Readiness for a project to proceed toward development

Provide for clean and safe drinking water, including reducing exposure to lead and emergent contaminants in the nation’s drinking water systems

Repair, rehabilitate, and replace aging infrastructure and conveyance systems

New or innovative approaches including water reuse and recycling

For FY 2019 projects, EPA estimates being able to finance $12 billion in water infrastructure investments. The resources linked below provide more information about the NOFA and letter of interest processes.

Phase 2: Project Review, Negotiation, and Closing

In phase 2, EPA invites selected prospective borrowers to apply for its WIFIA loan. These invitees will then undergo EPA’s detailed financial and engineering project review, which provides the basis for EPA’s proposed terms and conditions for the project and loan. The applicant and EPA work together to come to a mutually agreeable loan agreement and term sheet. Upon approval by the EPA Administrator and the Office of Management and Budget, the borrower will execute a credit agreement–the legally binding document that allows the borrower to receive WIFIA funds.

Certain WIFIA application materials are linked below.

WIFIA Letter of Interest Checklist

EPA’s Water Infrastructure Finance and Innovation Act of 2014 letter of interest checklist

Read more

WIFIA Application Review Process

EPA's summary of the Water Infrastructure Finance and Innovation Act of 2014 funding application process

Read more

WIFIA Application

EPA’s Water Infrastructure Finance and Innovation Act of 2014 funding application

Read more

Additional WIFIA resources

Check back soon for links to additional WIFIA resources.

In the meantime, check out the other TIR Toolkit materials by sorting the All Resources Library by “TIR Toolkit.”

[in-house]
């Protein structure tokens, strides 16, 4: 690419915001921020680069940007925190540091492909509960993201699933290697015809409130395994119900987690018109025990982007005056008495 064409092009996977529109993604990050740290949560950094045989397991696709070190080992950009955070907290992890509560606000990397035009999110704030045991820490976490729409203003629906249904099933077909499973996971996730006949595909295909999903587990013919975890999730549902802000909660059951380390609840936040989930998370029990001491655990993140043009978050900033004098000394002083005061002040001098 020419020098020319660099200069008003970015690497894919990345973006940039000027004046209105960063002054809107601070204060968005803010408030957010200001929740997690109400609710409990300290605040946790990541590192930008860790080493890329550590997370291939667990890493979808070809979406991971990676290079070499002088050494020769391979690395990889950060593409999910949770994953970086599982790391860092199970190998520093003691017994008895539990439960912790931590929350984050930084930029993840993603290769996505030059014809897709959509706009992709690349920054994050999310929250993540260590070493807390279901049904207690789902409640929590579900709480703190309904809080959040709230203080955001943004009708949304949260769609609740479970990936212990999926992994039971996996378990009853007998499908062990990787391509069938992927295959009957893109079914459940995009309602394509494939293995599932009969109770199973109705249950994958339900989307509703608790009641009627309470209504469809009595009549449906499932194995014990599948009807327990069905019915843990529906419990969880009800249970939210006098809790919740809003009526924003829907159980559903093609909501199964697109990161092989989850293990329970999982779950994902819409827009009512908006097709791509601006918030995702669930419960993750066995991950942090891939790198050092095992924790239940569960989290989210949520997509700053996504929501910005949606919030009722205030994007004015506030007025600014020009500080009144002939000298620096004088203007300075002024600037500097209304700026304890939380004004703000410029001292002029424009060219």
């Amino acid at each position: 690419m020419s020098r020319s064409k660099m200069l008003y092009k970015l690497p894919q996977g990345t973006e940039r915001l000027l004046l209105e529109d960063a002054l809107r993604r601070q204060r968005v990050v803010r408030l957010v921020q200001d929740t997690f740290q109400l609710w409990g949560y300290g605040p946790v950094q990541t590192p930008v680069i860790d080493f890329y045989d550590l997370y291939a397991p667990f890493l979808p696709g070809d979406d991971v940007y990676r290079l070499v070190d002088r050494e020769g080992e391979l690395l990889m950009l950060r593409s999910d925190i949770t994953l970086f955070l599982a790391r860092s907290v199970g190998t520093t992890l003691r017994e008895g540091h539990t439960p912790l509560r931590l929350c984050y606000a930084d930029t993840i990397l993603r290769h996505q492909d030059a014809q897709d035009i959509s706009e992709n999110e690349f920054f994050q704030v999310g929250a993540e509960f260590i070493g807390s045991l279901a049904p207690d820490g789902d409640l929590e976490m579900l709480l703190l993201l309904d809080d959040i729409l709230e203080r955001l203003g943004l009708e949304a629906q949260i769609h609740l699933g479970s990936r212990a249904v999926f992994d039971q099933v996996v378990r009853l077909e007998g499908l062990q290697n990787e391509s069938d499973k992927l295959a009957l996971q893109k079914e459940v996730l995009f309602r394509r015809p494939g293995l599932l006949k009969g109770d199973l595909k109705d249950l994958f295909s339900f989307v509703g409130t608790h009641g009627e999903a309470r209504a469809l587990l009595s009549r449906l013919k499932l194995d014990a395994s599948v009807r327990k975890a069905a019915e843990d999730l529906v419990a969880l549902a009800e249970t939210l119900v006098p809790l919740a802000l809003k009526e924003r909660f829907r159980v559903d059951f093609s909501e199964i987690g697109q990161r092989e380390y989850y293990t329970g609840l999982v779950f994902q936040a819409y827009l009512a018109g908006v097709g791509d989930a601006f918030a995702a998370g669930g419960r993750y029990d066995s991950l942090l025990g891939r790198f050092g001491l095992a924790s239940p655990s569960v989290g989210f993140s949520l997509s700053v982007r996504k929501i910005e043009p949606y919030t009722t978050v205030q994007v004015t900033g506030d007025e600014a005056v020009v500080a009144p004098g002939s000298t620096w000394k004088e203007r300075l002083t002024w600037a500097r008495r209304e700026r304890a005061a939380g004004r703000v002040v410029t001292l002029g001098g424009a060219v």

Philanthropy

Charitable organizations can be another option for financing localized water infrastructure. In the sub-sections below you will find an overview of the role philanthropy already plays, information about who might be eligible for charitable funding, and an opportunity to make your voice heard on how philanthropic organizations can better leverage their contribution to scaling up investment in sustainable solutions.

Role of charitable organizations in financing localized solutions

In addition to state and federal funding mechanisms, cities and public utilities may also be able to access charitable sources for financing for localized water solutions. These include private foundations like The Cynthia and George Mitchell Foundation, Walton Family Foundation, Pisces Foundation, Water Foundation, The William and Flora Hewlett Foundation, Spring Point Partners, The Kresge Foundation, and The Rockefeller Foundation.

Many of these organizations have formed the Water Funder Initiative (WFI) “to identify and activate promising water solutions through strategic philanthropic investments in the United States, starting in the West where scarcity and reliability of clean water are urgent issues,” and offer “a blueprint for philanthropy to advance sustainable water management at a scale never before attempted in the water field.”

Click the link below download a copy of WFI’s Toward Water Sustainability: A Blueprint for Philanthropy report.

Toward Water Sustainability: A Blueprint for Philanthropy